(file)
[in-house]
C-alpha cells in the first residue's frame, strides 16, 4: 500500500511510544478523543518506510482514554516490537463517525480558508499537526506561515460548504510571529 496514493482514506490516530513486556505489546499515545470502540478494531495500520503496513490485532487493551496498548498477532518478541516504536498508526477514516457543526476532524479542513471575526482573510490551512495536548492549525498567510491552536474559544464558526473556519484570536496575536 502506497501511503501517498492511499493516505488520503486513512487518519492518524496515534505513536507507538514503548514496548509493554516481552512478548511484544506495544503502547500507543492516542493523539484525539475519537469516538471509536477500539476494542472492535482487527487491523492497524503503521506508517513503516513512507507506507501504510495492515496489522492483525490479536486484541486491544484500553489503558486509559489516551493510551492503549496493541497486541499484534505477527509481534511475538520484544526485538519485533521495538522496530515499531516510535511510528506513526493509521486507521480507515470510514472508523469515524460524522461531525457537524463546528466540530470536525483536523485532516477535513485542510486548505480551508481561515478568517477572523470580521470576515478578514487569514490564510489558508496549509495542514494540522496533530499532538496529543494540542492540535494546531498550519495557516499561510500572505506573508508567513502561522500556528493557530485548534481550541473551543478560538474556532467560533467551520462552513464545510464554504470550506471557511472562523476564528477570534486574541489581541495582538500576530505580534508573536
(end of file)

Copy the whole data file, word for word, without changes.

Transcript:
[in-house]
C-alpha cells in the first residue's frame, strides 16, 4: 500500500511510544478523543518506510482514554516490537463517525480558508499537526506561515460548504510571529 496514493482514506490516530513486556505489546499515545470502540478494531495500520503496513490485532487493551496498548498477532518478541516504536498508526477514516457543526476532524479542513471575526482573510490551512495536548492549525498567510491552536474559544464558526473556519484570536496575536 502506497501511503501517498492511499493516505488520503486513512487518519492518524496515534505513536507507538514503548514496548509493554516481552512478548511484544506495544503502547500507543492516542493523539484525539475519537469516538471509536477500539476494542472492535482487527487491523492497524503503521506508517513503516513512507507506507501504510495492515496489522492483525490479536486484541486491544484500553489503558486509559489516551493510551492503549496493541497486541499484534505477527509481534511475538520484544526485538519485533521495538522496530515499531516510535511510528506513526493509521486507521480507515470510514472508523469515524460524522461531525457537524463546528466540530470536525483536523485532516477535513485542510486548505480551508481561515478568517477572523470580521470576515478578514487569514490564510489558508496549509495542514494540522496533530499532538496529543494540542492540535494546531498550519495557516499561510500572505506573508508567513502561522500556528493557530485548534481550541473551543478560538474556532467560533467551520462552513464545510464554504470550506471557511472562523476564528477570534486574541489581541495582538500576530505580534508573536